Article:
We hung out almost every day when I was a kid. My mother was really busy getting her own life together and my step-dad wasn't in the picture yet. So my grandfather would be the one to pick me up from school every day. He would teach me little random things and answer my stupid questions. He taught me simple lifehacks that seem so trivial now that I am older. I suppose we all learned that stuff somewhere though. He was the guy that did that for me and I thanked him all the time. I still remember the day he told me about putting on socks before pants! At the time it was such a game changer!
When he took me along to run errands I would notice the droves of people who approached him to shake his hand. I never cared why and never listened to the conversations because I was always preparing myself for the inevitable cheek-pinch or head-pat. I put up with it though because he would buy me some sweet rice or macadamia nuts afterward.
Then came dinner time. Every single weeknight my aunt and uncles would slowly trickle into his house where the whole family gathered for a dinner that my grandmother made. I never knew any better, but I would later find out that this whole occurrence was rare and amazing. Every night a man and his wife had dinner with all 5 of his kids who were in their 30's and 40's. It boggles my mind how he was able to retain such strong sense of family when it seemed to be completely lost in my generation. It probably had to do with how much he helped everyone. Not only did he send every single one his kids to college, but he also helped them all buy their first homes.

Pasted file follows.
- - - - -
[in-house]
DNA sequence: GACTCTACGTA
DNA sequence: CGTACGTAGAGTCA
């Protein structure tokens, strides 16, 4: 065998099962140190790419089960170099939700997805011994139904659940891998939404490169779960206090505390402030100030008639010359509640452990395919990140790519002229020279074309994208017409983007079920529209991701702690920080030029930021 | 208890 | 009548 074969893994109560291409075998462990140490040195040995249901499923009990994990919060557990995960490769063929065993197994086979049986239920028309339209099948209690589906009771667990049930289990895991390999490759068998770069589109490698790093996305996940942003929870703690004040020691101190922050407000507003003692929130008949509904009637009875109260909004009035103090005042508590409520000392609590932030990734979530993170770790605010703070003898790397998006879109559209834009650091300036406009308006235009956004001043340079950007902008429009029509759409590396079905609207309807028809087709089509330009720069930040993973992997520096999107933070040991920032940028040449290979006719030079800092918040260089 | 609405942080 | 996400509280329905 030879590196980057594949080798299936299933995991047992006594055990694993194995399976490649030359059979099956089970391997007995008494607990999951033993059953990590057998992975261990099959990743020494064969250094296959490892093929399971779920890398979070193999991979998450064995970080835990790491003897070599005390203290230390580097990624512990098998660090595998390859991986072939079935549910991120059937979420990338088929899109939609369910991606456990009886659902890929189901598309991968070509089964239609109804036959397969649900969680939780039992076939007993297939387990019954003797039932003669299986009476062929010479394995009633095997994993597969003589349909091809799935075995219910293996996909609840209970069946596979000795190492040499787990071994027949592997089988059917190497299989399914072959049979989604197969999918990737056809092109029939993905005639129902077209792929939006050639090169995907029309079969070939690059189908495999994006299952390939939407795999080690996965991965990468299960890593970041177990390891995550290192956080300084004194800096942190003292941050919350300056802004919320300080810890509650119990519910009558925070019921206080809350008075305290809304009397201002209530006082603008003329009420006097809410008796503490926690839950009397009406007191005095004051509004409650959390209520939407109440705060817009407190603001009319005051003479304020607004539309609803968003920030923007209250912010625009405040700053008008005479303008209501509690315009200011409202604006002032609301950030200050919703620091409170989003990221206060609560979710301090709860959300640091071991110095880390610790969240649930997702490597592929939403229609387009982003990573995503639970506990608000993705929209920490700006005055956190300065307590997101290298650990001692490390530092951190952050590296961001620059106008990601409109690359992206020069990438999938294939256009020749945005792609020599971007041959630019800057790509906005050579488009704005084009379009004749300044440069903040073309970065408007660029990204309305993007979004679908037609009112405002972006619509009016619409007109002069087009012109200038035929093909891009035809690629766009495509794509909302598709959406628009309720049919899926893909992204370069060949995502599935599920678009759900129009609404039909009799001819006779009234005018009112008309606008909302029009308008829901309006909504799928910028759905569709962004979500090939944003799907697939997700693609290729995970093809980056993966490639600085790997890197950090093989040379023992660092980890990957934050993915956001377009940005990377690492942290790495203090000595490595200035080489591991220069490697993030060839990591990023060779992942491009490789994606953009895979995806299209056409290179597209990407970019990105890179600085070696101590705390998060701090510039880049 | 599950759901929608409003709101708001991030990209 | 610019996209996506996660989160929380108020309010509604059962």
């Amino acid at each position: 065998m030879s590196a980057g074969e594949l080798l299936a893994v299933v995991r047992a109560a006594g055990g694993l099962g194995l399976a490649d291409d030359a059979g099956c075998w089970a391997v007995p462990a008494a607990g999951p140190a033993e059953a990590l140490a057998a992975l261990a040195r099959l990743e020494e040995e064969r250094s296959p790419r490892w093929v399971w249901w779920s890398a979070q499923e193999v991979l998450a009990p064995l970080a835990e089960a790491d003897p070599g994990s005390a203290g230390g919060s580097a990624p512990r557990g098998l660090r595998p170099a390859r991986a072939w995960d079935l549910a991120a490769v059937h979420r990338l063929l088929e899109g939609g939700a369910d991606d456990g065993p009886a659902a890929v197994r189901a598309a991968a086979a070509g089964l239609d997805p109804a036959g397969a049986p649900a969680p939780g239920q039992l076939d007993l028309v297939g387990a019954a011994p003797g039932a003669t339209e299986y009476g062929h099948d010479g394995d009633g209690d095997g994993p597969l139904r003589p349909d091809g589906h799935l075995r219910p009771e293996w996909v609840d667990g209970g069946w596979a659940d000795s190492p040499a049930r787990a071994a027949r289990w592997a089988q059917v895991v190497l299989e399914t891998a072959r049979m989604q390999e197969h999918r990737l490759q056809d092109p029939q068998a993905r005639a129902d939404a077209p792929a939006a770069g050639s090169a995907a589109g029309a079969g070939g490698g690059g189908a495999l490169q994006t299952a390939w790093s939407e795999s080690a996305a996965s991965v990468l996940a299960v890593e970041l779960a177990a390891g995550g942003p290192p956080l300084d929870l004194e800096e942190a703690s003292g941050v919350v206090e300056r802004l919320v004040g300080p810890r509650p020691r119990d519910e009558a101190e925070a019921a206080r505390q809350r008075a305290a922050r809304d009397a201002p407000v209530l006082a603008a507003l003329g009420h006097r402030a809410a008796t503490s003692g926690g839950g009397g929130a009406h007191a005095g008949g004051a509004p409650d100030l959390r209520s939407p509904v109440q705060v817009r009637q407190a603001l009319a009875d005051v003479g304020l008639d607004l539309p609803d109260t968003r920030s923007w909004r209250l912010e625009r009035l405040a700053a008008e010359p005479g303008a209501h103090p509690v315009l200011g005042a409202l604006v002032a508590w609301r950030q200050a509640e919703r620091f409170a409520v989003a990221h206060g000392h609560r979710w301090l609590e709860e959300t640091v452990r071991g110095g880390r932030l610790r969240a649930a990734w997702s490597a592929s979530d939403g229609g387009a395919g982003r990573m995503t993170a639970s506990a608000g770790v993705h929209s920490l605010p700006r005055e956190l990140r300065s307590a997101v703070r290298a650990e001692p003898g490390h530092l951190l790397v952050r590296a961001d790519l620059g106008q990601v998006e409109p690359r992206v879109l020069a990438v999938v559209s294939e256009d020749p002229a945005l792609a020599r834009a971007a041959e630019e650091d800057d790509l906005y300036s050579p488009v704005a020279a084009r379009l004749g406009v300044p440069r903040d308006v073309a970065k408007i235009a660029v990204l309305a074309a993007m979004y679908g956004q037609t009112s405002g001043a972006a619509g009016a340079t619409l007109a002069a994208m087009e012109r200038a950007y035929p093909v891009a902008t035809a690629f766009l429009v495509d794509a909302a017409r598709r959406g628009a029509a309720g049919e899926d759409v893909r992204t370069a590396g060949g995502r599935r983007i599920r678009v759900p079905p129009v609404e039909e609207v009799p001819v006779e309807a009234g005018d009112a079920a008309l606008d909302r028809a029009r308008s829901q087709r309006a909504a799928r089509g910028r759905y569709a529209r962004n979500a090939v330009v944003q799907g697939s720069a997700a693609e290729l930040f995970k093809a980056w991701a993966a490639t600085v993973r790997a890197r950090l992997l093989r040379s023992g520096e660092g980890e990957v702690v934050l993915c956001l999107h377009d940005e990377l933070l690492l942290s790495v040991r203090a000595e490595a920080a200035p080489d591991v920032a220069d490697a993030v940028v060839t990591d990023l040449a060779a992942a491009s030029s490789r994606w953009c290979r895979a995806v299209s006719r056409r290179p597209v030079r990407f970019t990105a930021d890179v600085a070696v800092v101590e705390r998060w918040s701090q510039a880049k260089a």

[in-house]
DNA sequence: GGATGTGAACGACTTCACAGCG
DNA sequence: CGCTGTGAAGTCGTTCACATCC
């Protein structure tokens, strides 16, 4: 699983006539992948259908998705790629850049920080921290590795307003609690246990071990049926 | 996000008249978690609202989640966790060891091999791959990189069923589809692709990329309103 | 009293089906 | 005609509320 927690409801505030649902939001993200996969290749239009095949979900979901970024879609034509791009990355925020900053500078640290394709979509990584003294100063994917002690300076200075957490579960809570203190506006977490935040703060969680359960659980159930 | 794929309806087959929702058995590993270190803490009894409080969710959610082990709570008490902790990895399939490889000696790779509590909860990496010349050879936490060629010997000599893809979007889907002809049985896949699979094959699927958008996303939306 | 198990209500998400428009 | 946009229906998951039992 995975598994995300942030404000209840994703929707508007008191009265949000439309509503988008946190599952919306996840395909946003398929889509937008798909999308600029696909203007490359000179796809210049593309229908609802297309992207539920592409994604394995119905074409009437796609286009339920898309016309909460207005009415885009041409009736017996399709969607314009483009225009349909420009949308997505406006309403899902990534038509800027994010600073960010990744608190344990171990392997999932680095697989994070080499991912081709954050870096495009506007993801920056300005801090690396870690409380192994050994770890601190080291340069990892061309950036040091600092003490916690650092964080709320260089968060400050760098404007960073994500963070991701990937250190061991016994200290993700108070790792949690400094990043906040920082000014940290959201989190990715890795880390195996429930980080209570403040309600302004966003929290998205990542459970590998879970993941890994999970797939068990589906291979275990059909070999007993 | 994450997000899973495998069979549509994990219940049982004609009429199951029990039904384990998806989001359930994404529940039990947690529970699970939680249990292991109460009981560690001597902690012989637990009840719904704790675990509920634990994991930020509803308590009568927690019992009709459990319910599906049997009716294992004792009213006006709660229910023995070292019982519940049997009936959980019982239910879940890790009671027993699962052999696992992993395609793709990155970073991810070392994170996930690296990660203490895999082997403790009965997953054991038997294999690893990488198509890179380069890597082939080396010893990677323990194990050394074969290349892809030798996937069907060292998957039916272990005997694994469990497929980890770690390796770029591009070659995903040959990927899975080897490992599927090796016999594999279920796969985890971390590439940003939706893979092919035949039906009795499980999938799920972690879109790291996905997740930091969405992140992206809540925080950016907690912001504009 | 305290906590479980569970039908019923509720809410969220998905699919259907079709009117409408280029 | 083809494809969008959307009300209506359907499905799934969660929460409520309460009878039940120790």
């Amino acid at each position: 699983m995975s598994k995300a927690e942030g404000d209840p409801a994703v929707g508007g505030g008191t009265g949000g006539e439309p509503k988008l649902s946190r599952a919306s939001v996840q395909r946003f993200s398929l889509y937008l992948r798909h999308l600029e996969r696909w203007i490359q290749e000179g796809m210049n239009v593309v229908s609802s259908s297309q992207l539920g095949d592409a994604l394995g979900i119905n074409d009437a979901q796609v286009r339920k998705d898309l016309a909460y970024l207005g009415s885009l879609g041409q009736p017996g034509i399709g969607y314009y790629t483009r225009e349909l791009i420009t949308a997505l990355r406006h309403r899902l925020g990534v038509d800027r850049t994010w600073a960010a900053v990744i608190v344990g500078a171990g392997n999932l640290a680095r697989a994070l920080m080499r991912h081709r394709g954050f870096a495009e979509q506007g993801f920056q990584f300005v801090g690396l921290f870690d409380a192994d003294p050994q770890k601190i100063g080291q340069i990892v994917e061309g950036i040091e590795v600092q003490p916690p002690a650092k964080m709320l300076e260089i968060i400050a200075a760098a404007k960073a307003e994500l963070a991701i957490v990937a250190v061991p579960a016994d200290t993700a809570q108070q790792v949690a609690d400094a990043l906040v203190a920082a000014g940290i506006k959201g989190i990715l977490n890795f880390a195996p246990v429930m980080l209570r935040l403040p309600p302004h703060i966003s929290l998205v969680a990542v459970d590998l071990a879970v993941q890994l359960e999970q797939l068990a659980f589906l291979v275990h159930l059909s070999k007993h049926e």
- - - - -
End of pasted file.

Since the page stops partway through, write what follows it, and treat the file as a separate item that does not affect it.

I then witnessed the family bond drift apart. My grandmother was diagnosed with breast cancer and started to go through chemotherapy. This prevented her from cooking, so my mother and aunt tried to keep the family dinners going themselves. It was too much work for them and the food was never as good anyways. So then the dinners became a once a week thing. Then, one day, they just ended. I made it a point to visit my grandfather at least once in a while and he always showed up to my awards ceremonies. There was no way we could see each other as much as we used to; I was too wrapped up with my own life now.
I was in my last year of middle school when my grandfather died unexpectedly of a heart attack. Everyone in the family was already prepared for my grandmothers death. No one was prepared for his death. I mean, the man was incredibly fit; I used to walk in to the patio and catch him in the middle of his daily 50 sit-ups. His death had brought us all a shock but it also brought us all together for the first time in a long time. We would discover that he left behind a small fortune, but we all remembered that it was never about money with grandpa. It was always about family. That night and the days leading up to his funeral, our family agreed that we would try to see each other more often. Sometimes it feels like his family values transcend the grave. Like it keeps my cousin together with her mom. Like it keeps me together with my mom. It's like we all stay together to honor his memory.
It has been just over 10 years since my grandfather passed away but I still think about him all the time. I think about his lessons of respect and sacrifice. I think about his little lifehacks and his peculiar country music taste. I think about him when I try to imagine the type of family values that I will have when I am older. I think about the legacy that he left behind and I can only hope to one day be half the man that my grandfather was.